Worn and nervous from the effects of an arduous four-day air voyage from Lisbon, Dr. Chaim Weizmann, president of the Jewish Agency for Palestine and the World Zionist Organization, accompanied by his wife, stepped off the Dixie Clipper at LaGuardia Field at six o’clock yesterday morning on a projected two-month visit to the United States.
Pleading lack of rest, Dr. Weizmann refused to be interviewed, but did indicate to a JTA representative that negotiations regarding formation of a Jewish army were still in progress in London. Informed that the London Jewish Standard, Zionist-Revisionist organ, had reported the negotiations deadlocked, he said "That is not correct." Asked if it could then be assumed that the talks were still in progress, he said "yes."
Dr. Weizmann would not discuss the results of the interview he had with Prime Minister Winston Churchill before leaving London. Nor would he talk of any aspect of Zionist policy or the scientific work in which he is engaged.
Dr. Weizmann will confer with leading American scientists regarding his chemical research for the British war effort, which he has been conducting in a special chemical laboratory of the British Admiralty, and will discuss with American Jewish leaders plans for enabling Palestine to give maximum aid to the British cause in the Near East. His first public address will be delivered Wednesday evening at a rally in the Hotel Astor.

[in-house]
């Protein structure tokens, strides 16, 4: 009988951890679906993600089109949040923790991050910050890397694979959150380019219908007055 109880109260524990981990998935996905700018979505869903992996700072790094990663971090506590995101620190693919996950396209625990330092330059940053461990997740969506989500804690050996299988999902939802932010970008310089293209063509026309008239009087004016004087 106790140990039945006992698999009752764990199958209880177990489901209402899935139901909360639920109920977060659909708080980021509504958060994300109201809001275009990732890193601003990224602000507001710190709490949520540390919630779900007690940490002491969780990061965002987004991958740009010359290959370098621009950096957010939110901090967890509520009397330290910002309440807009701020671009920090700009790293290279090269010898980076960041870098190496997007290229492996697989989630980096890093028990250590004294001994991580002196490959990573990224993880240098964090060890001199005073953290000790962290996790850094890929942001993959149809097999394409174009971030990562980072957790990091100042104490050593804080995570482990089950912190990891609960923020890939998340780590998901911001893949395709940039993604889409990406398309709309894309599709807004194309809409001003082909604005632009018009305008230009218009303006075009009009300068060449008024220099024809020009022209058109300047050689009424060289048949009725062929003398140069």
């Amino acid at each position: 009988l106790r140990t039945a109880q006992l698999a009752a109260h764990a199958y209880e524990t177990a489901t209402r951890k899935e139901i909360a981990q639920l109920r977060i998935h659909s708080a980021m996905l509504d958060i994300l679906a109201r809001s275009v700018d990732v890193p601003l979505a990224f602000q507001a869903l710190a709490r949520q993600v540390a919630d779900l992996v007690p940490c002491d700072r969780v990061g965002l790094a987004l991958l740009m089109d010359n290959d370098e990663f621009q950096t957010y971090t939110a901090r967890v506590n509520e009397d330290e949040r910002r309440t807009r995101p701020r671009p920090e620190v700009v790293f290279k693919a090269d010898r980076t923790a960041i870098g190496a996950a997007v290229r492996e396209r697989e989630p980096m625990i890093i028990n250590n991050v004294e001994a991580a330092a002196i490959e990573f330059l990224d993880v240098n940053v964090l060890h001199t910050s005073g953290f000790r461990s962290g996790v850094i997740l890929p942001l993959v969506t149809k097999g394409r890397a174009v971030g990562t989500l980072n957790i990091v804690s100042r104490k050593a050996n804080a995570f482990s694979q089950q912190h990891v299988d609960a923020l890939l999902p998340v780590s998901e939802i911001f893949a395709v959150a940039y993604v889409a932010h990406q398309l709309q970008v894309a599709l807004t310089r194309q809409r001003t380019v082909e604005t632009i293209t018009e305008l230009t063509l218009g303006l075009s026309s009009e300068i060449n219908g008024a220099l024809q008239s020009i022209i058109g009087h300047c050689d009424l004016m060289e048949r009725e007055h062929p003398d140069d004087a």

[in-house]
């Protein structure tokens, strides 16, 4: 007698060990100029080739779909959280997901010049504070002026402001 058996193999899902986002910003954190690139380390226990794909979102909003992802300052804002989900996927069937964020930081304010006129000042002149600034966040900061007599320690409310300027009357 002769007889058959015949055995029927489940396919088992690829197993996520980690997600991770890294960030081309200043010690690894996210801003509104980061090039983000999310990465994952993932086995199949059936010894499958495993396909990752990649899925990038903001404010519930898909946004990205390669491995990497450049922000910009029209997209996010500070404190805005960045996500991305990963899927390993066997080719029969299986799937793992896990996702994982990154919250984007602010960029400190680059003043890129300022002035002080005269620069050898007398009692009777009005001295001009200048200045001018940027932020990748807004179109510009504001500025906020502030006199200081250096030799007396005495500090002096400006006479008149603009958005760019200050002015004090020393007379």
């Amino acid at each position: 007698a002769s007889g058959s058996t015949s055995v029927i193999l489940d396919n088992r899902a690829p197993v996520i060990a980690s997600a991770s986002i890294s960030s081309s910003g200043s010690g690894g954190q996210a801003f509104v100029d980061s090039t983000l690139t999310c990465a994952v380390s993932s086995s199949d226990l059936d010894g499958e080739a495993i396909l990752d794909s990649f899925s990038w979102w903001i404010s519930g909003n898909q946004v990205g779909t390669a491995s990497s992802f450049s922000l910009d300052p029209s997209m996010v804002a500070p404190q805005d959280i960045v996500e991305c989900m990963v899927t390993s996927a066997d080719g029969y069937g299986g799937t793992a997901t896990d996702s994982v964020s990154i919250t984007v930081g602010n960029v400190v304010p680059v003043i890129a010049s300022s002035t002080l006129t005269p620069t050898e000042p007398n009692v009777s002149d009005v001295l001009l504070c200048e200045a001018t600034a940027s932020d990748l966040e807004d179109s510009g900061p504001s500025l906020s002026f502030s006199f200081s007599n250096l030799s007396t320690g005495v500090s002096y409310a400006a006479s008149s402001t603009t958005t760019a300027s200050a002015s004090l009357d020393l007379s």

Despite the early hour, a delegation of about 20 Zionist leaders was on hand to greet Dr. Weizmann. Among them were Louis Lipsky, Mendel N. Fisher, Morris Margulies, Jacob Fishman, Meyer Weisgal, Henry Montor, Miss Julliet N. Benjamin, David Wertheim and Arthur Lourie.
As Dr. Weizmann entered the customs room at LaGuardia Field, after having been brought ashore from the Clipper on a launch and being passed by the immigration inspectors, reporters clustered around him for an interview. "I cannot speak," he told them. "I come from a country at war."
Later, however, he discussed briefly the participation of Palestinians in the British war effort in the Near East. "There are 8,000 of them in the British forces," he said. "A thousand of them are in fighting units and the rest in auxiliary services."
The trip from Lisbon had been a hard one and he had gotten little sleep, he said. He complained of the alternating hot and cold weather and the delays. "We landed at the African port of Bolama (Portuguese Guinea)," he said, "and had to wait there for eight hours with nothing to do or see." Stops were also made in Para, Brazil; Port-of-Spain, Trinidad, and San Juan, Puerto Rico.
"I have had a very difficult trip," he said. "Maybe I’ll talk to you later. For the next two days I’m going to sleep."
Later, the United Palestine Appeal issued the following statement on Dr. Weizmann’s behalf:
Now, more than ever before, Palestine is the only center for the salvation of great masses of Jews and for the resurrection of the Jewish nation. American Jewry, the only great free Jewish community in the world, must now, more than ever, bear the burden of the major responsibility. Though we are fully confident of the ultimate victory of Great Britain and her allies, supported by the growing help of your great democracy, we must realize that the post-war Jewish problem will not solve itself. In the future, as in the past, the fate of our people will lie first of all in our own hands, and the tragic necessities of the moment must not distract our attention from our ultimate goal, which is the full liberation of our people through the establishment of a Jewish National Home on a sound and enduring basis."
The Archive of the Jewish Telegraphic Agency includes articles published from 1923 to 2008. Archive stories reflect the journalistic standards and practices of the time they were published.